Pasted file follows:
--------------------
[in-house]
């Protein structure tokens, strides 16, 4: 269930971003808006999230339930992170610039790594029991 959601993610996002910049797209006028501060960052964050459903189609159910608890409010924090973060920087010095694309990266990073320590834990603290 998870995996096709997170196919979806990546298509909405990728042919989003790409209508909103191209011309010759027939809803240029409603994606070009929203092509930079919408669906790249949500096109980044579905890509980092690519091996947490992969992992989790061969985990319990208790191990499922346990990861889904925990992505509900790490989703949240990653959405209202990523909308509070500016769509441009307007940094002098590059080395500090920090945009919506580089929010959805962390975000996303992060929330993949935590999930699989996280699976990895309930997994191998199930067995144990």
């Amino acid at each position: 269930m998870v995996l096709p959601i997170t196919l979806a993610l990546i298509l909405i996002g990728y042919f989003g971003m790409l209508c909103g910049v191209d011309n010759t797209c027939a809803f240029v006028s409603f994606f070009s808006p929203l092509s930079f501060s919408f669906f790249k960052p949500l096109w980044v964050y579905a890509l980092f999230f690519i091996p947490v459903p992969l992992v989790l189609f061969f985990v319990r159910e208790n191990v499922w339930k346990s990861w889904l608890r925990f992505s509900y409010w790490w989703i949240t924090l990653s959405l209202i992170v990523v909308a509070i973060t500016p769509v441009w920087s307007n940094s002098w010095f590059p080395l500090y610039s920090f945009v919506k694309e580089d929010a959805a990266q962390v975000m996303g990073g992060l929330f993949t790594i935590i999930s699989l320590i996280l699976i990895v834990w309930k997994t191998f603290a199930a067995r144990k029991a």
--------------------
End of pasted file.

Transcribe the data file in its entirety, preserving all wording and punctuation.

[in-house]
């Protein structure tokens, strides 16, 4: 269930971003808006999230339930992170610039790594029991 959601993610996002910049797209006028501060960052964050459903189609159910608890409010924090973060920087010095694309990266990073320590834990603290 998870995996096709997170196919979806990546298509909405990728042919989003790409209508909103191209011309010759027939809803240029409603994606070009929203092509930079919408669906790249949500096109980044579905890509980092690519091996947490992969992992989790061969985990319990208790191990499922346990990861889904925990992505509900790490989703949240990653959405209202990523909308509070500016769509441009307007940094002098590059080395500090920090945009919506580089929010959805962390975000996303992060929330993949935590999930699989996280699976990895309930997994191998199930067995144990």
């Amino acid at each position: 269930m998870v995996l096709p959601i997170t196919l979806a993610l990546i298509l909405i996002g990728y042919f989003g971003m790409l209508c909103g910049v191209d011309n010759t797209c027939a809803f240029v006028s409603f994606f070009s808006p929203l092509s930079f501060s919408f669906f790249k960052p949500l096109w980044v964050y579905a890509l980092f999230f690519i091996p947490v459903p992969l992992v989790l189609f061969f985990v319990r159910e208790n191990v499922w339930k346990s990861w889904l608890r925990f992505s509900y409010w790490w989703i949240t924090l990653s959405l209202i992170v990523v909308a509070i973060t500016p769509v441009w920087s307007n940094s002098w010095f590059p080395l500090y610039s920090f945009v919506k694309e580089d929010a959805a990266q962390v975000m996303g990073g992060l929330f993949t790594i935590i999930s699989l320590i996280l699976i990895v834990w309930k997994t191998f603290a199930a067995r144990k029991a």